I have yet to see a single game that shows anything close to the kind of scaling that we regularly see with rendering or encoding.

Approaches like this sound good on paper, but developers are seriously hobbled by the existing market of single and dual core CPUs. They have to write AI that can scale between an entire core on a quad-core machine, 1/2 of a core on a dual, or 15% of CPU time on a single.

Why look at today’s programs performance with tomorrow’s cpu setups? Surely after time programs will be written to take advantage of multiple cores. Remember there was a time when “no user of a pc” would need more than 637k of RAM :wink:

Where’s the 2 to 4 core comparison for Visual Studio and other compilers?

If you can find these kinds of benchmarks, then godspeed. They’re rare. The very first link in this post contains one compilation benchmark, but it’s dual-core:

This review shows no scaling improvement for quad-core in Visual Studio 2005 compilation:

The gcc compiler does support multiple cores and seems to scale fairly well:

Cheat sheet for the last graph: E5320 is quad 1.86 Ghz; E5150 is dual 2.66 Ghz.

single E5150 – 12.06 sec
single E5320 – 11.08 sec

I think there’s a better article though, I don’t have time to find it now. One of the interviews with Valve about multi-core support explains some of the benefits and difficulties with programming for multi-core (or more adapting existing code for multi-core).

Con: Amdahl’s Law

Pro: Reevaluating Amdahl’s Law

The Xbit Labs review can’t have activated the “threads=x” option for xvid. xvid encoding on a quad core Mac Pro either from command line or from Handbrake maxes out all four cores, and hits about 95fps encoding rate (with all the quality options on).

But in the meantime, clock speed wins most of the time. More CPU cores isn’t automatically better.

More CPU cores still allow you to run more applications with less contention for CPU resources (you may get starved for memory bandwidth though).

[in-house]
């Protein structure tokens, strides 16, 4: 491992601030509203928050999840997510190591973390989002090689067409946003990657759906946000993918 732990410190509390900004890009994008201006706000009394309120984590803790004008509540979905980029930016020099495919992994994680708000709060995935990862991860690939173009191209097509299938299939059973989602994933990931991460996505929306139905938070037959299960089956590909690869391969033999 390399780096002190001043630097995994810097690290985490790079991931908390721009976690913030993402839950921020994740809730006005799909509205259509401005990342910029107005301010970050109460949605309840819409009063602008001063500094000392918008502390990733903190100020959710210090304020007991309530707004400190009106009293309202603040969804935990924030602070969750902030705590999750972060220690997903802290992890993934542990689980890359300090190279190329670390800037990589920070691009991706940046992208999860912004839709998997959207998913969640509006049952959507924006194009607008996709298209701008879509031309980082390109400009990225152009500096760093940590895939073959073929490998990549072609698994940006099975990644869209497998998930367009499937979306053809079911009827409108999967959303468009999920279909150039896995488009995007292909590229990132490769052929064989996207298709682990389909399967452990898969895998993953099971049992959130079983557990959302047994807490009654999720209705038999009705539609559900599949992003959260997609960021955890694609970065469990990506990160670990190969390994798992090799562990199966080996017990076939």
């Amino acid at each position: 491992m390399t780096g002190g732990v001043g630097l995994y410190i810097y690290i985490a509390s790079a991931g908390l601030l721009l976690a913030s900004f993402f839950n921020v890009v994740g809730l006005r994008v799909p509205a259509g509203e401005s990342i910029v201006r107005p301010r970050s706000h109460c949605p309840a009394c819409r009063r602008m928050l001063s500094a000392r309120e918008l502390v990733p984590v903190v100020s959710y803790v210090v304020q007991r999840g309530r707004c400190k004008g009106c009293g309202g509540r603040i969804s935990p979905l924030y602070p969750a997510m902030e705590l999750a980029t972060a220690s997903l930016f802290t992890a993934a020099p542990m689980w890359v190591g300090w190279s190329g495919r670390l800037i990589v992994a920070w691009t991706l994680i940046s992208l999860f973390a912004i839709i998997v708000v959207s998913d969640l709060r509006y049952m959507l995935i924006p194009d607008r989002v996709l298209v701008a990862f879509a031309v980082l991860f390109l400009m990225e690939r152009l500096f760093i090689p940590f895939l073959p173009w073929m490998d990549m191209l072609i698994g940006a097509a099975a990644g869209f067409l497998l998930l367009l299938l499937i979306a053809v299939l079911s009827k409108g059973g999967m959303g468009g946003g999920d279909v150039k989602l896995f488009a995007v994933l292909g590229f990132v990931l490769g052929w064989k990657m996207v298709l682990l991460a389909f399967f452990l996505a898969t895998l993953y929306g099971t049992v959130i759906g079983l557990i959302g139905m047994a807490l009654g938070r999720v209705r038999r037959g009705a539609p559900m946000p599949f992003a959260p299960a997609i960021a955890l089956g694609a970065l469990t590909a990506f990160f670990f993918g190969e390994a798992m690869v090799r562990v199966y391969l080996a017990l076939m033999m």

In this day and age of Firefox and other IntelliJ/Eclipse/Visual Studio (while I do love them you can’t consider them lightweight on either memory or resources), having more CPU cores allows your computer to still be responsive even though you’re running Firefox and your IDE and some expensive compilation and even more without having to rely on nicing processes.

.NET compilation gets some multi-core love with the 3.5 Framework[1]. I’ve been using this for a while on my home projects. It helps a bit, but not a ton. If you have a lot of projects and a clean dependency graph, it can shave a decent amount of time off the total build, but it varies a lot.


Now, even there the drop-off is significant after /m:2. On my Q6600@3.3Ghz, running with 4 build nodes (/m:4) is rarely any faster than running with 2 (/m:2). Here are some fresh timings for a clean build on a small-to-medium size project:

/m:1 - 4.39s, 4.24s, 4.71s (4.45s avg)
/m:2 - 3.58s, 3.65s, 3.60s (3.61s avg)
/m:3 - 3.86s, 3.52s, 3.74s (3.70s avg)
/m:4 - 3.19s, 3.75s, 3.86s (3.60s avg)

This is around 2.5 MB of source code spread out over 16 projects.

Even so, I’m pleased with my Q6600. It wasn’t very much more expensive than the dual core, and usually there are quite a few things going on besides compilation to take advantage of the extra power.

I’m very surprised that the Erlang fan boys haven’t jumped in here yet.

They don’t care, their software makes use of multiple cores just fine already.

I wonder, what about Stackless Python?..

Re. Visual Studio, isn’t it a breach of the license terms to publish performance information? It certainly is with SQL Server! This would explain why there isn’t any data out there.

One area where quad is definitely better is for optimization. With dual core, it’s difficult to optimize for quad, but with quad you can optimize for quad, dual, uni-core systems.

Anytime you’re optimizing parallel code for a wide audience, you want more cores. And with quads about to become the baseline (and already very cheap), choosing dual cores is probably no longer the right choice.